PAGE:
DeepMind claims major breakthrough in understanding proteins

Discovery may dramatically speed up discovery of new drugs

Siddharth Venkataramakrishnan in London

DeepMind’s AlphaFold program can predict how proteins fold into three dimensions. © DeepMind

DeepMind, the UK-based artificial intelligence company owned by Alphabet, has said it can predict the structure of proteins, a breakthrough that could dramatically speed up the discovery of new drugs.

Scientists have spent decades trying to work out how proteins, which begin as strings of chemical compounds, fold into three-dimensional shapes, which then define their behaviour.

Identifying the shape of even a single protein can take years, but DeepMind said its AlphaFold system was able to provide accurate results, to within the width of an atom, within days.

“This advance is our first major breakthrough in a longstanding grand challenge in science,” said Demis Hassabis, founder and chief executive of DeepMind, adding that he hoped it would have “a big impact on our ability to understand disease and the biology of life”.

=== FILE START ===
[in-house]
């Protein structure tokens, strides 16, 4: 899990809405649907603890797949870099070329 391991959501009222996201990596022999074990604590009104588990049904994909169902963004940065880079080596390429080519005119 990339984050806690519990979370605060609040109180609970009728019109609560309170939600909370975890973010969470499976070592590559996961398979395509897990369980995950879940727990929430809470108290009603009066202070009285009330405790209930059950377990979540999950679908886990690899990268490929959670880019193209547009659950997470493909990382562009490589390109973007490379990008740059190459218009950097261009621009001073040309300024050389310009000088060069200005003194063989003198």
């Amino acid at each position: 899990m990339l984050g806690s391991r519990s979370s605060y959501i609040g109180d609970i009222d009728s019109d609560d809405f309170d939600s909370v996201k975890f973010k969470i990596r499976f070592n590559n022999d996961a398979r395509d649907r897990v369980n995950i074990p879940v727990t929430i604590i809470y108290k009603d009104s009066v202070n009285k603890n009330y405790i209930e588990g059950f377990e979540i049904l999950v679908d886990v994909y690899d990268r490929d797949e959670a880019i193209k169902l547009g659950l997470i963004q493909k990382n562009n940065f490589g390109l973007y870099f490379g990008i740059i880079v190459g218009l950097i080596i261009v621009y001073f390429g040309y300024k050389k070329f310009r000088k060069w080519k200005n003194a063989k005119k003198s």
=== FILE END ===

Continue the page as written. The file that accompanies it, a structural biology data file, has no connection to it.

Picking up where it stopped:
DeepMind was acquired by Google in 2014 for £400m.

An understanding of proteins and the ways in which they behave could help researchers with their work on almost all diseases, including Covid-19.

Demis Hassabis, DeepMind founder and chief executive, said he hoped the breakthrough would have ‘a big impact on our ability to understand disease and the biology of life’

“Even tiny rearrangements of these vital molecules can have catastrophic effects on our health, so one of the most efficient ways to understand disease and find new treatments is to study the proteins involved,” said John Moult, the organiser of a global competition to solve protein folding.

There are also practical uses for DeepMind’s program in other scientific fields, such as finding enzymes that can be used to break down waste.

AlphaFold was trained on around 170,000 known structures over a few weeks. “To see DeepMind produce a solution for this, having worked personally on this problem for so long and after so many stops and starts wondering if we would ever get there, is a very special moment,” said Mr Moult.

“It will be exciting to see the many ways in which it will fundamentally change biological research,” said Professor Venki Ramakrishnan, Nobel laureate and president of the Royal Society, dubbing it a “stunning advance”.

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